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 Maarten Maartensz:    Philosophical Dictionary | Filosofisch Woordenboek                      

 E - Education


 
Education: What one is taught, or also the manner in which one is taught.

In general terms, one is taught by instruction or by example, and one is taught by one's parents and family; in one's place of work; and in special social institutions, normally called schools or universities. What one acquires when one is taught are generally beliefs and values.

It should be noted that it takes some fourteen to twenty years to educate a human being to the extent that he or she is capable of functioning more or less properly in society, and to play the common roles in it (as of: citizen, man, woman, doctor, lawyer, milkman, nurse).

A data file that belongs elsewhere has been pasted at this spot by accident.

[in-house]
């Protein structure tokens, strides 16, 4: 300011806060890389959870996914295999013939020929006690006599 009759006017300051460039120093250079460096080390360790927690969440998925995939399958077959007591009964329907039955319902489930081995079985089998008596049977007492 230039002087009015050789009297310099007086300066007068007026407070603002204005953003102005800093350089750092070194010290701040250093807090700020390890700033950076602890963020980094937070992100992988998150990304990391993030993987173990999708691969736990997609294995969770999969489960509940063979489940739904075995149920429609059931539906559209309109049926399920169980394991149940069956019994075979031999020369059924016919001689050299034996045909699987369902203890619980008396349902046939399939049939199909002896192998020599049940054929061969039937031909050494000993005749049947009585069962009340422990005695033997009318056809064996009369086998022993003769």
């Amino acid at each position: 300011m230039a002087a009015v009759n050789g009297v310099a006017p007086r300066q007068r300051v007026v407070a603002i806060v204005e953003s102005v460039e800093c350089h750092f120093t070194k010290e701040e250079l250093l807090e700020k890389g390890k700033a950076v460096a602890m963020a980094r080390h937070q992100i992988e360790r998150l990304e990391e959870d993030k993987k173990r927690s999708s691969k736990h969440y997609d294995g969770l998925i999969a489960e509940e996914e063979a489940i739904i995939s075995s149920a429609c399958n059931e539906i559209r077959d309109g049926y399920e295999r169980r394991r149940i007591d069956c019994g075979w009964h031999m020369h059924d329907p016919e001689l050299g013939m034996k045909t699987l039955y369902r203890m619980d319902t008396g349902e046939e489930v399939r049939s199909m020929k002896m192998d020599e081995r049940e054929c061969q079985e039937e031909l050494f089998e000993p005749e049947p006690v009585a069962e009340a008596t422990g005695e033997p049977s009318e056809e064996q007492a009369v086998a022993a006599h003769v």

There is a pseudoscience of education, called pedagogy: I call it a pseudoscience (i) because what I have read of it generally is ill-written ideology rathter than science and (ii) because there is nothing in the way of rational theory with empirical support that explains how the human brain learns (other than in trivial ways on trivial tasks).

One reason to add this explicitly is that the standard fare of school education, if not harmful for children in general, is certainly harmful for gifted children.




 


See also:


Literature:

Bjorneboe, Tough

 Original: Aug 19, 2004                                                Last edited: 12 December 2011.   Top